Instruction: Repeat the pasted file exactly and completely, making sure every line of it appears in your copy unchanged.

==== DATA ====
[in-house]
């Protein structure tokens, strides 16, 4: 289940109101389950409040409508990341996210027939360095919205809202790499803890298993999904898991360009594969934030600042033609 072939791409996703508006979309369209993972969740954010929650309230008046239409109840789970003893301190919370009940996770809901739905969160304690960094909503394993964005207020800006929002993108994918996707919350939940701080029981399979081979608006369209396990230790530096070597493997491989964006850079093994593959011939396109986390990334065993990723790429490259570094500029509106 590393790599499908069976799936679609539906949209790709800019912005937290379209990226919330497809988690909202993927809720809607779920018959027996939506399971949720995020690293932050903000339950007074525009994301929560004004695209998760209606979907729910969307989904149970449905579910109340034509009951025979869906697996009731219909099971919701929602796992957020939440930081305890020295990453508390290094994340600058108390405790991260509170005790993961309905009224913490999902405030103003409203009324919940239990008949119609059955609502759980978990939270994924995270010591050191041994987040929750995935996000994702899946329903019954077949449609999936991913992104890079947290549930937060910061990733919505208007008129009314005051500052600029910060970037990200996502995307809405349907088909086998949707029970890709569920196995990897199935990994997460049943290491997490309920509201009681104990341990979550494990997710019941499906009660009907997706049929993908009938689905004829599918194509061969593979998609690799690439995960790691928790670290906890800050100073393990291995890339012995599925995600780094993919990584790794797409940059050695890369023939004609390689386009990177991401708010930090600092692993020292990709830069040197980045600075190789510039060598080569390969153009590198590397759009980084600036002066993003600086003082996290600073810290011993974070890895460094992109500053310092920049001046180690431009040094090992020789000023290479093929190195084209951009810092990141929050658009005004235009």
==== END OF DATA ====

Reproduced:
[in-house]
């Protein structure tokens, strides 16, 4: 289940109101389950409040409508990341996210027939360095919205809202790499803890298993999904898991360009594969934030600042033609 072939791409996703508006979309369209993972969740954010929650309230008046239409109840789970003893301190919370009940996770809901739905969160304690960094909503394993964005207020800006929002993108994918996707919350939940701080029981399979081979608006369209396990230790530096070597493997491989964006850079093994593959011939396109986390990334065993990723790429490259570094500029509106 590393790599499908069976799936679609539906949209790709800019912005937290379209990226919330497809988690909202993927809720809607779920018959027996939506399971949720995020690293932050903000339950007074525009994301929560004004695209998760209606979907729910969307989904149970449905579910109340034509009951025979869906697996009731219909099971919701929602796992957020939440930081305890020295990453508390290094994340600058108390405790991260509170005790993961309905009224913490999902405030103003409203009324919940239990008949119609059955609502759980978990939270994924995270010591050191041994987040929750995935996000994702899946329903019954077949449609999936991913992104890079947290549930937060910061990733919505208007008129009314005051500052600029910060970037990200996502995307809405349907088909086998949707029970890709569920196995990897199935990994997460049943290491997490309920509201009681104990341990979550494990997710019941499906009660009907997706049929993908009938689905004829599918194509061969593979998609690799690439995960790691928790670290906890800050100073393990291995890339012995599925995600780094993919990584790794797409940059050695890369023939004609390689386009990177991401708010930090600092692993020292990709830069040197980045600075190789510039060598080569390969153009590198590397759009980084600036002066993003600086003082996290600073810290011993974070890895460094992109500053310092920049001046180690431009040094090992020789000023290479093929190195084209951009810092990141929050658009005004235009």